Making Yertle’s position all the more difficult was that by March 2016, he almost certainly knew that Donald Trump would be the nominee of the Republican Party, and given that he almost certainly also subscribed to conventional wisdom, it meant he did not think Trump would be president. So was Yertle merely hoping President Hillary Clinton would have a better nominee? Was he holding out hope that Trump might win? Was he making an institutional statement about the role of a Republican senate under a Clinton administration? Or was he just (gulp!) brave? No one knows.

Yertle’s stand at the bridge, however, was monumental. Gorsuch was confirmed, but Yertle—whom I and others have accused of doing little to advance the Trump agenda on occasion—nevertheless marched forward at a hare’s pace to confirm all of Trump’s circuit court nominees. Note that if Kavanaugh is confirmed, which is likely, his replacement on the D.C. circuit court will be . . . another Trump appointee.

Another of Trump’s circuit court nominees received a cloture vote yesterday before the announcement of Kavanaugh, and will advance to the floor this week for confirmation, bringing the total number of Trump’s circuit court judges to 22. This is a record for any president’s first two years and Trump still has six months left to fill other vacancies, assuring he will expand on that record, probably finishing the first half of his first term with about 28 confirmed judges. Already he had filled 8% of all circuit court seats, and now is pushing 10%. If he gets his remaining open seats confirmed, he’ll move closer to 11-12% in two years. At the rate Yertle is confirming Trump’s circuit court judges, at the end of Trump’s two terms he will have named more than half of all federal circuit court judges. It truly will have become the “Trump judiciary,” but easily enough could be called “Yertle’s judiciary.”

But before us now is another Supreme Court nominee, Brett Kavanaugh, an excellent appointment. Some of the perfectionist conservatives, who would have been happy with none of Trump’s superb list, point to perceived weaknesses in Kavanaugh. But he and Gorsuch will cement the right wing of the court for years. In all likelihood, the Republican caucus will not defect on Kavanaugh. Even the Bushes like him! My guess is he will get at least one or two Democrats for a final tally of 54 or 55 votes in favor of his confirmation.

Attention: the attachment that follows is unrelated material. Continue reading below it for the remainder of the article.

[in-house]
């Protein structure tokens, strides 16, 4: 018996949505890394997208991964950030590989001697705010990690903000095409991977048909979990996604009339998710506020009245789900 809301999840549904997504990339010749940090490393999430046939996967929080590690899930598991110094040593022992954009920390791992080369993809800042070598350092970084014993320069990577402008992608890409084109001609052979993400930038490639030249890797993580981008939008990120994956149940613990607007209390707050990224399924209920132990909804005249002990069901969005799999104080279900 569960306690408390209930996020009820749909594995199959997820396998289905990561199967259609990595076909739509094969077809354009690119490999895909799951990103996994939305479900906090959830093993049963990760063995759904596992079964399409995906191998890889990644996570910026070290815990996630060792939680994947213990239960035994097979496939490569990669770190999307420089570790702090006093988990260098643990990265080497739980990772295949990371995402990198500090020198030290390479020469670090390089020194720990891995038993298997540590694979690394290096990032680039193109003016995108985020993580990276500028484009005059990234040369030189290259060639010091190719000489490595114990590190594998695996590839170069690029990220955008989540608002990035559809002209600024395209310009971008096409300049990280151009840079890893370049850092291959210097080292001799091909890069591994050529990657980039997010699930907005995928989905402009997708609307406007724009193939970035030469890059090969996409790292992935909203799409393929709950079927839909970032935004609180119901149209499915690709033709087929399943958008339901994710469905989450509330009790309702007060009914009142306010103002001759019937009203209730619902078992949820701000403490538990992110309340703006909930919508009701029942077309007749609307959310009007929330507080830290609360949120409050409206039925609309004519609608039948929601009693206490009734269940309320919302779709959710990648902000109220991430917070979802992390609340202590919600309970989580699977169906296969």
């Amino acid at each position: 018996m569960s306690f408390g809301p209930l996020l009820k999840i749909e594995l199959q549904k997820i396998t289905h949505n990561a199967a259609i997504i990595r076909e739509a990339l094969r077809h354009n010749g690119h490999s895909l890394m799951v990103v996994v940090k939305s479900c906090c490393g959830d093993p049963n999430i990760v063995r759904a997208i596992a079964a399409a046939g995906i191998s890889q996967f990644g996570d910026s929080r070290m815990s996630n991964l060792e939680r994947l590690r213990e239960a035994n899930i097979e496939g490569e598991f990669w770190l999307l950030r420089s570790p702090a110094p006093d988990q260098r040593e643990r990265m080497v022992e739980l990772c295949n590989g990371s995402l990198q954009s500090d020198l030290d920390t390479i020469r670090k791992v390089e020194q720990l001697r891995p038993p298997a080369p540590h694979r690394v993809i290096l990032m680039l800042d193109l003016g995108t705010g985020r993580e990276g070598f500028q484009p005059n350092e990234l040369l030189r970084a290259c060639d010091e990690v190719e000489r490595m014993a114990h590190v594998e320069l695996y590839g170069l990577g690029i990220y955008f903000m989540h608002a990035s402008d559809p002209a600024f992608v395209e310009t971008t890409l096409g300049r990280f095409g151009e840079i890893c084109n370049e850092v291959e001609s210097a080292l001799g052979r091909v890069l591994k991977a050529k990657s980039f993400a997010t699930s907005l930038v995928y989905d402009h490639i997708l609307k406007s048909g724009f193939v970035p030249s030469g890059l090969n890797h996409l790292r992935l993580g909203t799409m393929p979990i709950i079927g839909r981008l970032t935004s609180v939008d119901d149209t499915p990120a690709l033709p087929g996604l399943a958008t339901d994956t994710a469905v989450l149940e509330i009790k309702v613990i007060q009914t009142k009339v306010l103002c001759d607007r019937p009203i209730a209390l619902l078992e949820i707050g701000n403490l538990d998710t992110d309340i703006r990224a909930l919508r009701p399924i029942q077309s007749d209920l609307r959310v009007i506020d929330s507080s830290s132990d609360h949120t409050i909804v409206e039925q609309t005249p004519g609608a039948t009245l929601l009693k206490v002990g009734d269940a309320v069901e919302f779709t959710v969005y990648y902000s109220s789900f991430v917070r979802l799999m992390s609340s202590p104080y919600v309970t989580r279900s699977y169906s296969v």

Then comes the real “What if?” Ruth Bader Ginsberg is 85 and in ill health. She has survived a pancreatic cancer diagnosis far longer than most. Rumor was that Democrats were furious with her for not retiring in the middle of Obama’s administration when a younger liberal could be appointed. Now she has a major problem with “clock management” as they say in the NFL. She can (and likely will) try to wait out Trump’s first term. But I’ve got news for Buzzi, as I affectionately call her: Trump will be reelected by a larger margin than in 2016. At that point, if she has not assumed room temperature, she almost certainly will step down. Meanwhile Stephen Breyer, the other liberal, is 78 and faces retirement, and conservative Clarence Thomas for years has waxed about stepping down and traveling the country in his RV.

The reality is that Trump is just beginning, and that he almost certainly will get three more Supreme Court picks before he’s through. As things now stand, the 2018 election for the House is up in the air—trending slightly Republican, but close—but the senate is almost a done deal. Democrats will likely lose between two and five seats (Michigan, Wisconsin, and Pennsylvania, once in question, have now firmed up for them). Of more concern for the Democrats is that several reliable defectors, including Jeff Flake and Bob Corker and John McCain (who, like Ginsburg, defies medical prognosis) are going to be replaced by full-throated Trumpers. If a number of dominoes fall in line—that McCain finally steps down and is replaced by a true conservative by Governor Doug Ducey; if either Kelli Ward or Martha McSally can hold Jeff Flake’s seat; if Dean Heller hangs on; if in fact the weaker Democrats in red states, including Joe Manchin, Heidi Heitkamp, Joe Donnelly, John Tester, Claire McCaskill, Tami Baldwin, Debbie Stabenow, and others are upset, the Republicans could be looking at a net Trump gain in the senate of 5-6 seats. This would forever end any hopes of the Democrats for splitting the GOP on key votes. Now a Susan Collins or Lisa Murkowski’s defection would be irrelevant.

In short, while Trump’s election was the political event of the last 30 years (and perhaps last 100), Yertle’s stand at the judicial bridge of holding off Merrick Garland will go down as strategically one of the most critical political acts of modern history. The 2025 Supreme Court and Trump judiciary will owe much of its existence to a feisty turtle.

Larry Schweikart is the co-author of A Patriot’s History of the United States with Michael Allen and of How Trump Won, with Joel Pollak.